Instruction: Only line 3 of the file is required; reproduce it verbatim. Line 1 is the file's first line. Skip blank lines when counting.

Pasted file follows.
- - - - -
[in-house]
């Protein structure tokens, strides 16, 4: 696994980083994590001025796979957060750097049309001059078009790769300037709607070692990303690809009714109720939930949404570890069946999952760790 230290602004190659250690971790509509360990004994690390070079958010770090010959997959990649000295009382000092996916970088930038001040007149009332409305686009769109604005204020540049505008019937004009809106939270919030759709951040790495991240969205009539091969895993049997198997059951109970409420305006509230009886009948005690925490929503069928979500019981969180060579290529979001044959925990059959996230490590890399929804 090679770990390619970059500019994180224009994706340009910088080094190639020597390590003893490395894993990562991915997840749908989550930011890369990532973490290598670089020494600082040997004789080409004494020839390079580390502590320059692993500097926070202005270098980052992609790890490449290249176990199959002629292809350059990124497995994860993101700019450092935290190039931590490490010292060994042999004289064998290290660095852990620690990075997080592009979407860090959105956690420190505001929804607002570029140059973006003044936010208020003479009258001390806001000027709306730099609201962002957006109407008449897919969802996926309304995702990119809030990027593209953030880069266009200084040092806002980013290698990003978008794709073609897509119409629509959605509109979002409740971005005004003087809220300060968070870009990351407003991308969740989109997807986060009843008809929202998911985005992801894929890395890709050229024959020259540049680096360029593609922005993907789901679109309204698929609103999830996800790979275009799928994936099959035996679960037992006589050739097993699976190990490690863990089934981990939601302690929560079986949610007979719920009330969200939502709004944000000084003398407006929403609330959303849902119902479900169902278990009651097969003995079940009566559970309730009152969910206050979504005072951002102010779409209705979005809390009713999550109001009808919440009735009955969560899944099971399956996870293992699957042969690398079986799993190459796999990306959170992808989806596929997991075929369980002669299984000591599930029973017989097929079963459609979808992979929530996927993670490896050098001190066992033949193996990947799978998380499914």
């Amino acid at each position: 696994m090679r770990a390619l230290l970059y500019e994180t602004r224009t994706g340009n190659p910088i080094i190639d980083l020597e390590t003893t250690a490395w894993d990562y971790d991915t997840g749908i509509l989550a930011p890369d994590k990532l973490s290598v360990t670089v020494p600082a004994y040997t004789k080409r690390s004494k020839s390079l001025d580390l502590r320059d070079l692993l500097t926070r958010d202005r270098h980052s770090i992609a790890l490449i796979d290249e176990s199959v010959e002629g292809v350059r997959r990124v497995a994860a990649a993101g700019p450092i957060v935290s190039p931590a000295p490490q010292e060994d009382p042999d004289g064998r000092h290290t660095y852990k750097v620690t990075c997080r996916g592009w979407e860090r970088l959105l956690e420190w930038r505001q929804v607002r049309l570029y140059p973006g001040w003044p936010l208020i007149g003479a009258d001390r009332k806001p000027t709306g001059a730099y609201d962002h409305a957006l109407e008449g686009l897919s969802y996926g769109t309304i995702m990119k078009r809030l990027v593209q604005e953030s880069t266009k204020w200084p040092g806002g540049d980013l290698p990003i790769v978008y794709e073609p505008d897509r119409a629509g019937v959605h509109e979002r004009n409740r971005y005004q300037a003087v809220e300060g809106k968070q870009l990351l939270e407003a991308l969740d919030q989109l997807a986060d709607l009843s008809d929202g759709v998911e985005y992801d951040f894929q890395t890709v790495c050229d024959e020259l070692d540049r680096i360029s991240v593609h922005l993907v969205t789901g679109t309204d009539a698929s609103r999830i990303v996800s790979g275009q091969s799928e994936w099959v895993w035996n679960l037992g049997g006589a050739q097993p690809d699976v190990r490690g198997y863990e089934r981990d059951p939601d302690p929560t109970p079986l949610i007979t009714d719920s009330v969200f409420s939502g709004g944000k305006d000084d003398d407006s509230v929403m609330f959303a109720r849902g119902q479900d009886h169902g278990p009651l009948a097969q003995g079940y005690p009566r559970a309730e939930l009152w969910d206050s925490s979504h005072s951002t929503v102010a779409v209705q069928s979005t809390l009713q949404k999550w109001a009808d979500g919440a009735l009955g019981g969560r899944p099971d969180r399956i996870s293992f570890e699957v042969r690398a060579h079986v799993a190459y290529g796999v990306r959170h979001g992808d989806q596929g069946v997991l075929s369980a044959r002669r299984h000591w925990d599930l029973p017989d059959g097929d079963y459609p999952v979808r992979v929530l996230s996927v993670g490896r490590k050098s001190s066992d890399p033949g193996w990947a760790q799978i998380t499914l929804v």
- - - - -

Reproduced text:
């Amino acid at each position: 696994m090679r770990a390619l230290l970059y500019e994180t602004r224009t994706g340009n190659p910088i080094i190639d980083l020597e390590t003893t250690a490395w894993d990562y971790d991915t997840g749908i509509l989550a930011p890369d994590k990532l973490s290598v360990t670089v020494p600082a004994y040997t004789k080409r690390s004494k020839s390079l001025d580390l502590r320059d070079l692993l500097t926070r958010d202005r270098h980052s770090i992609a790890l490449i796979d290249e176990s199959v010959e002629g292809v350059r997959r990124v497995a994860a990649a993101g700019p450092i957060v935290s190039p931590a000295p490490q010292e060994d009382p042999d004289g064998r000092h290290t660095y852990k750097v620690t990075c997080r996916g592009w979407e860090r970088l959105l956690e420190w930038r505001q929804v607002r049309l570029y140059p973006g001040w003044p936010l208020i007149g003479a009258d001390r009332k806001p000027t709306g001059a730099y609201d962002h409305a957006l109407e008449g686009l897919s969802y996926g769109t309304i995702m990119k078009r809030l990027v593209q604005e953030s880069t266009k204020w200084p040092g806002g540049d980013l290698p990003i790769v978008y794709e073609p505008d897509r119409a629509g019937v959605h509109e979002r004009n409740r971005y005004q300037a003087v809220e300060g809106k968070q870009l990351l939270e407003a991308l969740d919030q989109l997807a986060d709607l009843s008809d929202g759709v998911e985005y992801d951040f894929q890395t890709v790495c050229d024959e020259l070692d540049r680096i360029s991240v593609h922005l993907v969205t789901g679109t309204d009539a698929s609103r999830i990303v996800s790979g275009q091969s799928e994936w099959v895993w035996n679960l037992g049997g006589a050739q097993p690809d699976v190990r490690g198997y863990e089934r981990d059951p939601d302690p929560t109970p079986l949610i007979t009714d719920s009330v969200f409420s939502g709004g944000k305006d000084d003398d407006s509230v929403m609330f959303a109720r849902g119902q479900d009886h169902g278990p009651l009948a097969q003995g079940y005690p009566r559970a309730e939930l009152w969910d206050s925490s979504h005072s951002t929503v102010a779409v209705q069928s979005t809390l009713q949404k999550w109001a009808d979500g919440a009735l009955g019981g969560r899944p099971d969180r399956i996870s293992f570890e699957v042969r690398a060579h079986v799993a190459y290529g796999v990306r959170h979001g992808d989806q596929g069946v997991l075929s369980a044959r002669r299984h000591w925990d599930l029973p017989d059959g097929d079963y459609p999952v979808r992979v929530l996230s996927v993670g490896r490590k050098s001190s066992d890399p033949g193996w990947a760790q799978i998380t499914l929804v």